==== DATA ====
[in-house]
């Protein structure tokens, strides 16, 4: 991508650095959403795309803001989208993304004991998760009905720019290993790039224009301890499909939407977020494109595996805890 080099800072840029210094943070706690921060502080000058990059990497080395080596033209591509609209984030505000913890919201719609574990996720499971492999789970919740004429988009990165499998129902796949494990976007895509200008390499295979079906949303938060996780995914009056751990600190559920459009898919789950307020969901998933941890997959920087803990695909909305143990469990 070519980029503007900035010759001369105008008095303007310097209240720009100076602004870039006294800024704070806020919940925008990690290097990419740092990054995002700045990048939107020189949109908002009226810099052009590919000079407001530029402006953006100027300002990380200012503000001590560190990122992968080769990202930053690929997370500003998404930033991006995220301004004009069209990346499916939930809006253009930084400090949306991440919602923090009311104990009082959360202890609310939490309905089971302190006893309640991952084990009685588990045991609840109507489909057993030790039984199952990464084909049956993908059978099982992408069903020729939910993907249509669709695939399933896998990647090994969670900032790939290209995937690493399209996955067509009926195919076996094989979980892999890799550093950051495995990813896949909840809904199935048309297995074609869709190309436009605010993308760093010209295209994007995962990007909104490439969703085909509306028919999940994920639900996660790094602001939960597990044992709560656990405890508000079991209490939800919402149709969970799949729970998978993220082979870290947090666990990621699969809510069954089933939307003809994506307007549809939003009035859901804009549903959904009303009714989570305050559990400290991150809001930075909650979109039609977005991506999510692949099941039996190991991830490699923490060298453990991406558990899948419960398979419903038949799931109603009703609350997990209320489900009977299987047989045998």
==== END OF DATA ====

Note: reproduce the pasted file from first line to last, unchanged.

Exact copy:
[in-house]
């Protein structure tokens, strides 16, 4: 991508650095959403795309803001989208993304004991998760009905720019290993790039224009301890499909939407977020494109595996805890 080099800072840029210094943070706690921060502080000058990059990497080395080596033209591509609209984030505000913890919201719609574990996720499971492999789970919740004429988009990165499998129902796949494990976007895509200008390499295979079906949303938060996780995914009056751990600190559920459009898919789950307020969901998933941890997959920087803990695909909305143990469990 070519980029503007900035010759001369105008008095303007310097209240720009100076602004870039006294800024704070806020919940925008990690290097990419740092990054995002700045990048939107020189949109908002009226810099052009590919000079407001530029402006953006100027300002990380200012503000001590560190990122992968080769990202930053690929997370500003998404930033991006995220301004004009069209990346499916939930809006253009930084400090949306991440919602923090009311104990009082959360202890609310939490309905089971302190006893309640991952084990009685588990045991609840109507489909057993030790039984199952990464084909049956993908059978099982992408069903020729939910993907249509669709695939399933896998990647090994969670900032790939290209995937690493399209996955067509009926195919076996094989979980892999890799550093950051495995990813896949909840809904199935048309297995074609869709190309436009605010993308760093010209295209994007995962990007909104490439969703085909509306028919999940994920639900996660790094602001939960597990044992709560656990405890508000079991209490939800919402149709969970799949729970998978993220082979870290947090666990990621699969809510069954089933939307003809994506307007549809939003009035859901804009549903959904009303009714989570305050559990400290991150809001930075909650979109039609977005991506999510692949099941039996190991991830490699923490060298453990991406558990899948419960398979419903038949799931109603009703609350997990209320489900009977299987047989045998």